Unicode passwords are generated based on code points (each being a single character or letter). Code points each are categorised. Only code points from a limited number of categories (listed in the technical details) are used.

Most East Asian characters are categorised as OtherLetter. Checking the Include Asian Characters option adds that one category to the allowed list.

Unfortunately, there are alot of East Asian Characters. Around 49 thousand of them (they are the red and light red in this picture). And they tend to swamp all other characters out.

So including them means at least three quarters of your password will appear as East Asian characters. Although it will significantly increase the number of combinations for your passwords.

In the end, it's a personal choice to make. But, because I can't read East Asian characters and they have no meaning to me, I prefer to exclude them.

What's a Basic Multilingual Plane and Why Should I Exclude it?

Summary: only use the Basic Multilingual Plane, as you get little benefit when using all of Unicode but my server has to work 1000 times harder.

To understand why that is the case, there's some history and technical details about Unicode. And then some maths.

The Basic Multilingual Plane (or BMP) is a part of the Unicode standard which allows a little under 65 thousand different code points or characters. It was all that was considered when Unicode was originally designed. Unfortunately, people realised there are more than 65k different characters in all the different languages in the world. So, as is the usual case with computers and technology, some smart people designed a clever (but ugly) way to allow more characters. The original 65k (which was originally everything) was renamed to the Basic Multilingual Plane (plane zero), as it contained letters and characters for most major languages. And an additional 16 new "planes" were added (numbered 1 through to 16), each with 65k characters, to allow for a grand total of 1,114,112 (65k times 17 planes). Of that, Unicode in early 2014 (version 6.3) has allocated 110,187 different code points or characters - a little under 10%.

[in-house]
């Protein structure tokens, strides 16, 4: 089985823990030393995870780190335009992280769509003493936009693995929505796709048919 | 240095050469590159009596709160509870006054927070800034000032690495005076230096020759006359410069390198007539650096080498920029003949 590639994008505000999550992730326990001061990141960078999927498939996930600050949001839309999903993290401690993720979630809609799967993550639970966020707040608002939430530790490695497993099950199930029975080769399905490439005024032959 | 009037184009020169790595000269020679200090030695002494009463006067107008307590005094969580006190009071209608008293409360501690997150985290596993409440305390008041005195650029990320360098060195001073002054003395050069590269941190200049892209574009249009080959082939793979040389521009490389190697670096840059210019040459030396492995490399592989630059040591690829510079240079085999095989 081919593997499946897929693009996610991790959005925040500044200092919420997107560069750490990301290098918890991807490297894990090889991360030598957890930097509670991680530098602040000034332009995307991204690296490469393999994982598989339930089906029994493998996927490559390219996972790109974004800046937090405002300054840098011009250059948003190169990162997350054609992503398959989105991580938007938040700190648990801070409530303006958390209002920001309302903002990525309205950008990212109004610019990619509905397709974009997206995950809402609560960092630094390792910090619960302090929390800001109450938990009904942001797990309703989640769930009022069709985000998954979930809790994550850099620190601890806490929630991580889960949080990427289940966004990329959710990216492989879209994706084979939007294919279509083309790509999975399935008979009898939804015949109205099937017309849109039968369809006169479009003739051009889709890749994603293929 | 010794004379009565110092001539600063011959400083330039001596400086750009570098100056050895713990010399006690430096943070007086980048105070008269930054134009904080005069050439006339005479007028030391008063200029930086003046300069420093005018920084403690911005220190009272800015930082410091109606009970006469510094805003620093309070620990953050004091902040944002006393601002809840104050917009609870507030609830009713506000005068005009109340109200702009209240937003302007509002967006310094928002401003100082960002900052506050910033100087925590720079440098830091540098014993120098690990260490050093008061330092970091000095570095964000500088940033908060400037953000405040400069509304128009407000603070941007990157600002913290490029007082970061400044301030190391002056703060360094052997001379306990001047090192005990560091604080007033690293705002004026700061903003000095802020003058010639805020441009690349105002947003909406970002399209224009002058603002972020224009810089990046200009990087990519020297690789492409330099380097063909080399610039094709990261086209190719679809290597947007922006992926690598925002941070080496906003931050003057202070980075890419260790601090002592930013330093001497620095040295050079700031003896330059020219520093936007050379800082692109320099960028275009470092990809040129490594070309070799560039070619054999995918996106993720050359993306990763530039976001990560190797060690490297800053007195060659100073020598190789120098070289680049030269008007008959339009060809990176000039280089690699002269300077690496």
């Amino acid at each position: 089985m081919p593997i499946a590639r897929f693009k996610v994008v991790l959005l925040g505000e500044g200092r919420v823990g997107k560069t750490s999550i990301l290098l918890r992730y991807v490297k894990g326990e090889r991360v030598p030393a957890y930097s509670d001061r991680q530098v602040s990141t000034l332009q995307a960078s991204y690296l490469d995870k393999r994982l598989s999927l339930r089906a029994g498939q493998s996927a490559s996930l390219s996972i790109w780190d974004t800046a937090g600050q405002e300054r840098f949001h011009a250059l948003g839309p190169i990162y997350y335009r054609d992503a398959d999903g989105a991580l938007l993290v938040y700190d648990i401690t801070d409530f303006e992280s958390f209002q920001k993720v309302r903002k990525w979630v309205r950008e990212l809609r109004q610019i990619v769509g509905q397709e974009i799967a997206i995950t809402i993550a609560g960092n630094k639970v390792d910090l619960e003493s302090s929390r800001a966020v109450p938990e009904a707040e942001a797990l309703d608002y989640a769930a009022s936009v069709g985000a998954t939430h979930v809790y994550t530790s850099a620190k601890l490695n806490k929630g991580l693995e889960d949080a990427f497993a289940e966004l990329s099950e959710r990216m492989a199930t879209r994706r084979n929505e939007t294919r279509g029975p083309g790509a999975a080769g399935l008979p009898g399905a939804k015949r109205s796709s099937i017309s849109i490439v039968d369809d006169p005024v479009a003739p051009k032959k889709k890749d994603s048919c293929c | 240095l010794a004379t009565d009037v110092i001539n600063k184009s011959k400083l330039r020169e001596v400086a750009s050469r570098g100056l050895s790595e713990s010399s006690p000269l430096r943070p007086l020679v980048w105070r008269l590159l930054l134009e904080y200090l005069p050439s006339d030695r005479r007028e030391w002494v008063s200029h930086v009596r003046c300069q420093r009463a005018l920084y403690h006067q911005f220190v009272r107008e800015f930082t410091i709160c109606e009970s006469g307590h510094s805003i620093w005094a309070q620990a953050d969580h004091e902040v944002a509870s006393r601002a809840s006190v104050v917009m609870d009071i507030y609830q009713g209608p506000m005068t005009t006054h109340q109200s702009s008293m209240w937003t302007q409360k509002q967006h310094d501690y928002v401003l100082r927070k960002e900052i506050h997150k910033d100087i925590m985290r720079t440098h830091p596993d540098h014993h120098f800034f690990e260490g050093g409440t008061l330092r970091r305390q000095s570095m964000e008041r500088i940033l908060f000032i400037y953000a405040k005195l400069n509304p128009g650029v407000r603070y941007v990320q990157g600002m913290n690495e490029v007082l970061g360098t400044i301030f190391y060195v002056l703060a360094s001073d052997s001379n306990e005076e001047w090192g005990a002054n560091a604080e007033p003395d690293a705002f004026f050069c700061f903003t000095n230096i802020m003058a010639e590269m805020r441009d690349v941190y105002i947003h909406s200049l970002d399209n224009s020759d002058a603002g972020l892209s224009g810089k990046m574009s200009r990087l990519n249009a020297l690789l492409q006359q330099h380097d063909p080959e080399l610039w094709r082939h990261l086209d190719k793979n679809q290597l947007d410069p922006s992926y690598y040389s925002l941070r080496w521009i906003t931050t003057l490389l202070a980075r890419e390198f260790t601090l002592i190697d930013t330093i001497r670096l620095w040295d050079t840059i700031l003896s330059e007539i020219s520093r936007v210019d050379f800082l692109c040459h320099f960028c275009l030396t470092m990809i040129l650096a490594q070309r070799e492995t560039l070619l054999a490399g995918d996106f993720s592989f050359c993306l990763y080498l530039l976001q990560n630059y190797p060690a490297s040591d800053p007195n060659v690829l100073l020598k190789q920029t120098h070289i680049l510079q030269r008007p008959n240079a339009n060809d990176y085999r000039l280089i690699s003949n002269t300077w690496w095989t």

But, in terms of generating passwords, including the entire Unicode code point space is not very useful. Most of Unicode outside the BMP is actually unallocated (only about 10% of the total space, the BMP is 85% allocated for public use). So, my algorithm to generate passwords has to do more work to locate useful code points (ie: my server has to look much harder). But, because there's only an extra 60% or so extra characters to choose from, all that work does not translate into better passwords. A doubling of characters would be nice, but we barely get half way there.

If the entire Unicode code point space was allocated, then this problem would largely go away. My server wouldn't need to look so hard, and we'd have 10 times the number of characters which would make for even more insanely hard to guess passwords!

So, to repeat the summary: it's not really worth allowing more than the BMP when generating Unicode passwords. Just leave that check box unticked.

Does This Site Remember My Settings?

Yes. The site uses a web browser feature called Local Storage to store settings for each style of password, and the home page.

As long as you visit the site in the same web browser, your settings will be remembered. Different web browsers like Chrome or Firefox or Internet Explorer on the same computer won't remember your settings.

There is no Save button, however. Any time you change your a setting, your web browser just remembers.